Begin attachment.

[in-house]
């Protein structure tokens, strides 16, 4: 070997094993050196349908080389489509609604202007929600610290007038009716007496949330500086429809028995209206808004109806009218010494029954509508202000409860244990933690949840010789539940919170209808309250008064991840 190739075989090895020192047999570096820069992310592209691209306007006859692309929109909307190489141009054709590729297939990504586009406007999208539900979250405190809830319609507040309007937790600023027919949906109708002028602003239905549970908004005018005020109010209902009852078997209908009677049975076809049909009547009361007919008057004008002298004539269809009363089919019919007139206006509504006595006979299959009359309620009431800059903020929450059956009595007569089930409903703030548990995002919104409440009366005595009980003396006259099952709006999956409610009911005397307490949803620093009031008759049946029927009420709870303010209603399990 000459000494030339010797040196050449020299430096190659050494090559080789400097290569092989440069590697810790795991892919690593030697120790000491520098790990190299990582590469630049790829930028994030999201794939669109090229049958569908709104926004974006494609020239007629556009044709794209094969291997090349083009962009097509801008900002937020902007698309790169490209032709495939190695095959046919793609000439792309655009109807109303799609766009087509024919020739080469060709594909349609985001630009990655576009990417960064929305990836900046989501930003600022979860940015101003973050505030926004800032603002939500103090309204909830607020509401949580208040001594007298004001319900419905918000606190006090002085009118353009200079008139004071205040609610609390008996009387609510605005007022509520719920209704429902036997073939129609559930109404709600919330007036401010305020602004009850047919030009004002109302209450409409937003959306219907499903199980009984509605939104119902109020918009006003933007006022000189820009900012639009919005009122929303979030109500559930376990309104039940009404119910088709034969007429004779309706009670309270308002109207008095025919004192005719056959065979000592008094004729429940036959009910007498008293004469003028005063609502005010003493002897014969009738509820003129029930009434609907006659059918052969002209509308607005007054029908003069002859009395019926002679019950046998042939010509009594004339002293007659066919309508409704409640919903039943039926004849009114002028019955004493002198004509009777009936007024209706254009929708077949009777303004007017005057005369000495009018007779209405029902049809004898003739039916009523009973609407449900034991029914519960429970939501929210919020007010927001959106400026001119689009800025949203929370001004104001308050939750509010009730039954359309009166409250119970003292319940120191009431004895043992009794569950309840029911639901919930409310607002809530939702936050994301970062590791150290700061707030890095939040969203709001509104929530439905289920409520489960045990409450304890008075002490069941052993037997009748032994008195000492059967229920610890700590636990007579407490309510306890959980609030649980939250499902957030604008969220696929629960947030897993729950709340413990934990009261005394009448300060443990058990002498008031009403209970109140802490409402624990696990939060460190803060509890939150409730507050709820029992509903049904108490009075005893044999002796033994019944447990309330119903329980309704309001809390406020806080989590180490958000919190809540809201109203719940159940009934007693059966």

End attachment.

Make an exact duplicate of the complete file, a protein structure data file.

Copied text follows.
[in-house]
């Protein structure tokens, strides 16, 4: 070997094993050196349908080389489509609604202007929600610290007038009716007496949330500086429809028995209206808004109806009218010494029954509508202000409860244990933690949840010789539940919170209808309250008064991840 190739075989090895020192047999570096820069992310592209691209306007006859692309929109909307190489141009054709590729297939990504586009406007999208539900979250405190809830319609507040309007937790600023027919949906109708002028602003239905549970908004005018005020109010209902009852078997209908009677049975076809049909009547009361007919008057004008002298004539269809009363089919019919007139206006509504006595006979299959009359309620009431800059903020929450059956009595007569089930409903703030548990995002919104409440009366005595009980003396006259099952709006999956409610009911005397307490949803620093009031008759049946029927009420709870303010209603399990 000459000494030339010797040196050449020299430096190659050494090559080789400097290569092989440069590697810790795991892919690593030697120790000491520098790990190299990582590469630049790829930028994030999201794939669109090229049958569908709104926004974006494609020239007629556009044709794209094969291997090349083009962009097509801008900002937020902007698309790169490209032709495939190695095959046919793609000439792309655009109807109303799609766009087509024919020739080469060709594909349609985001630009990655576009990417960064929305990836900046989501930003600022979860940015101003973050505030926004800032603002939500103090309204909830607020509401949580208040001594007298004001319900419905918000606190006090002085009118353009200079008139004071205040609610609390008996009387609510605005007022509520719920209704429902036997073939129609559930109404709600919330007036401010305020602004009850047919030009004002109302209450409409937003959306219907499903199980009984509605939104119902109020918009006003933007006022000189820009900012639009919005009122929303979030109500559930376990309104039940009404119910088709034969007429004779309706009670309270308002109207008095025919004192005719056959065979000592008094004729429940036959009910007498008293004469003028005063609502005010003493002897014969009738509820003129029930009434609907006659059918052969002209509308607005007054029908003069002859009395019926002679019950046998042939010509009594004339002293007659066919309508409704409640919903039943039926004849009114002028019955004493002198004509009777009936007024209706254009929708077949009777303004007017005057005369000495009018007779209405029902049809004898003739039916009523009973609407449900034991029914519960429970939501929210919020007010927001959106400026001119689009800025949203929370001004104001308050939750509010009730039954359309009166409250119970003292319940120191009431004895043992009794569950309840029911639901919930409310607002809530939702936050994301970062590791150290700061707030890095939040969203709001509104929530439905289920409520489960045990409450304890008075002490069941052993037997009748032994008195000492059967229920610890700590636990007579407490309510306890959980609030649980939250499902957030604008969220696929629960947030897993729950709340413990934990009261005394009448300060443990058990002498008031009403209970109140802490409402624990696990939060460190803060509890939150409730507050709820029992509903049904108490009075005893044999002796033994019944447990309330119903329980309704309001809390406020806080989590180490958000919190809540809201109203719940159940009934007693059966």